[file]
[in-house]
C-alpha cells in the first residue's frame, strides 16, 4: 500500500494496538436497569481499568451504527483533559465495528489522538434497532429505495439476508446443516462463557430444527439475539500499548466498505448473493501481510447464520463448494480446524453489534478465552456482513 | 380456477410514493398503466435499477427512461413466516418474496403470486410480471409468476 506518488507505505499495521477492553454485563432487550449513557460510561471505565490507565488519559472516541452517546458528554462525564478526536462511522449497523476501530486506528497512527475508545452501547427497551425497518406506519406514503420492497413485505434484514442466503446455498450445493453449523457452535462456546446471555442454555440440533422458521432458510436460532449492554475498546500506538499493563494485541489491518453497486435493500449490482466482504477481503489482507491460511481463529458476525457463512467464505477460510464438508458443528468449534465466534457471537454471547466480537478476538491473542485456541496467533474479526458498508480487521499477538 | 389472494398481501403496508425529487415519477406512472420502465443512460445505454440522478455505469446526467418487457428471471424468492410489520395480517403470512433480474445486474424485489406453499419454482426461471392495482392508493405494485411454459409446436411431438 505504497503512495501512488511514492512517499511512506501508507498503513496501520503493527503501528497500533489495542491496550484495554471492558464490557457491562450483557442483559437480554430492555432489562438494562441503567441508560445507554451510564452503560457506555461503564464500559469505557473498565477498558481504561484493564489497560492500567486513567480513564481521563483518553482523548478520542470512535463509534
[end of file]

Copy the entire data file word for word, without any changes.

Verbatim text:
[in-house]
C-alpha cells in the first residue's frame, strides 16, 4: 500500500494496538436497569481499568451504527483533559465495528489522538434497532429505495439476508446443516462463557430444527439475539500499548466498505448473493501481510447464520463448494480446524453489534478465552456482513 | 380456477410514493398503466435499477427512461413466516418474496403470486410480471409468476 506518488507505505499495521477492553454485563432487550449513557460510561471505565490507565488519559472516541452517546458528554462525564478526536462511522449497523476501530486506528497512527475508545452501547427497551425497518406506519406514503420492497413485505434484514442466503446455498450445493453449523457452535462456546446471555442454555440440533422458521432458510436460532449492554475498546500506538499493563494485541489491518453497486435493500449490482466482504477481503489482507491460511481463529458476525457463512467464505477460510464438508458443528468449534465466534457471537454471547466480537478476538491473542485456541496467533474479526458498508480487521499477538 | 389472494398481501403496508425529487415519477406512472420502465443512460445505454440522478455505469446526467418487457428471471424468492410489520395480517403470512433480474445486474424485489406453499419454482426461471392495482392508493405494485411454459409446436411431438 505504497503512495501512488511514492512517499511512506501508507498503513496501520503493527503501528497500533489495542491496550484495554471492558464490557457491562450483557442483559437480554430492555432489562438494562441503567441508560445507554451510564452503560457506555461503564464500559469505557473498565477498558481504561484493564489497560492500567486513567480513564481521563483518553482523548478520542470512535463509534